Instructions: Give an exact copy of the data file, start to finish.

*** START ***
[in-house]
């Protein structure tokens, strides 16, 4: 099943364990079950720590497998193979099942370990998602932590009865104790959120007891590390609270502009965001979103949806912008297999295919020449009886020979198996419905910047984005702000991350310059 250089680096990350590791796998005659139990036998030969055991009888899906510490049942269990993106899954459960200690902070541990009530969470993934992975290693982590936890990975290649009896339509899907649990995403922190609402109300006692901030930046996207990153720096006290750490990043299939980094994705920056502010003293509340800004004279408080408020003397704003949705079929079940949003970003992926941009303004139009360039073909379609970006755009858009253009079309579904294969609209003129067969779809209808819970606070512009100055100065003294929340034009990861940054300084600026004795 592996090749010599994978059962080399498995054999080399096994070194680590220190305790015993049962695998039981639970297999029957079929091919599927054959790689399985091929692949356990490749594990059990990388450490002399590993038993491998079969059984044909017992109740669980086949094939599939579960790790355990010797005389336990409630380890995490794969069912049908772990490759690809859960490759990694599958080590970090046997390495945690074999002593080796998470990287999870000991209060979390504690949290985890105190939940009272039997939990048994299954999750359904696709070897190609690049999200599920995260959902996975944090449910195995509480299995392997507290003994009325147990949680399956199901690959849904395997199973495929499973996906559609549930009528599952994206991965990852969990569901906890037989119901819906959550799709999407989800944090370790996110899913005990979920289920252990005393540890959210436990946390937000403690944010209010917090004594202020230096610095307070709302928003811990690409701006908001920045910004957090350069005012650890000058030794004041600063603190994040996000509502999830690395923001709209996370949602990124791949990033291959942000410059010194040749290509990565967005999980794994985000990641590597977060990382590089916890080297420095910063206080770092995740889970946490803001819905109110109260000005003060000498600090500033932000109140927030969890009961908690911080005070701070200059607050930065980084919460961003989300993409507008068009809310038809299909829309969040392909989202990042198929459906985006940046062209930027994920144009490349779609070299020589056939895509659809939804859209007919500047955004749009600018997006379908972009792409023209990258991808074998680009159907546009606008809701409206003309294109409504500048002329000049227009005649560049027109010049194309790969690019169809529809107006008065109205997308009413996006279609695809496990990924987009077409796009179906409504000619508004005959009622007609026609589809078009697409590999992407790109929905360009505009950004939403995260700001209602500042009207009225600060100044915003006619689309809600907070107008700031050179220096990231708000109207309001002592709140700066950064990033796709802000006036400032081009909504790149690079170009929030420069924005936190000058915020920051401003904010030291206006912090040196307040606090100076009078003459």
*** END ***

[in-house]
């Protein structure tokens, strides 16, 4: 099943364990079950720590497998193979099942370990998602932590009865104790959120007891590390609270502009965001979103949806912008297999295919020449009886020979198996419905910047984005702000991350310059 250089680096990350590791796998005659139990036998030969055991009888899906510490049942269990993106899954459960200690902070541990009530969470993934992975290693982590936890990975290649009896339509899907649990995403922190609402109300006692901030930046996207990153720096006290750490990043299939980094994705920056502010003293509340800004004279408080408020003397704003949705079929079940949003970003992926941009303004139009360039073909379609970006755009858009253009079309579904294969609209003129067969779809209808819970606070512009100055100065003294929340034009990861940054300084600026004795 592996090749010599994978059962080399498995054999080399096994070194680590220190305790015993049962695998039981639970297999029957079929091919599927054959790689399985091929692949356990490749594990059990990388450490002399590993038993491998079969059984044909017992109740669980086949094939599939579960790790355990010797005389336990409630380890995490794969069912049908772990490759690809859960490759990694599958080590970090046997390495945690074999002593080796998470990287999870000991209060979390504690949290985890105190939940009272039997939990048994299954999750359904696709070897190609690049999200599920995260959902996975944090449910195995509480299995392997507290003994009325147990949680399956199901690959849904395997199973495929499973996906559609549930009528599952994206991965990852969990569901906890037989119901819906959550799709999407989800944090370790996110899913005990979920289920252990005393540890959210436990946390937000403690944010209010917090004594202020230096610095307070709302928003811990690409701006908001920045910004957090350069005012650890000058030794004041600063603190994040996000509502999830690395923001709209996370949602990124791949990033291959942000410059010194040749290509990565967005999980794994985000990641590597977060990382590089916890080297420095910063206080770092995740889970946490803001819905109110109260000005003060000498600090500033932000109140927030969890009961908690911080005070701070200059607050930065980084919460961003989300993409507008068009809310038809299909829309969040392909989202990042198929459906985006940046062209930027994920144009490349779609070299020589056939895509659809939804859209007919500047955004749009600018997006379908972009792409023209990258991808074998680009159907546009606008809701409206003309294109409504500048002329000049227009005649560049027109010049194309790969690019169809529809107006008065109205997308009413996006279609695809496990990924987009077409796009179906409504000619508004005959009622007609026609589809078009697409590999992407790109929905360009505009950004939403995260700001209602500042009207009225600060100044915003006619689309809600907070107008700031050179220096990231708000109207309001002592709140700066950064990033796709802000006036400032081009909504790149690079170009929030420069924005936190000058915020920051401003904010030291206006912090040196307040606090100076009078003459």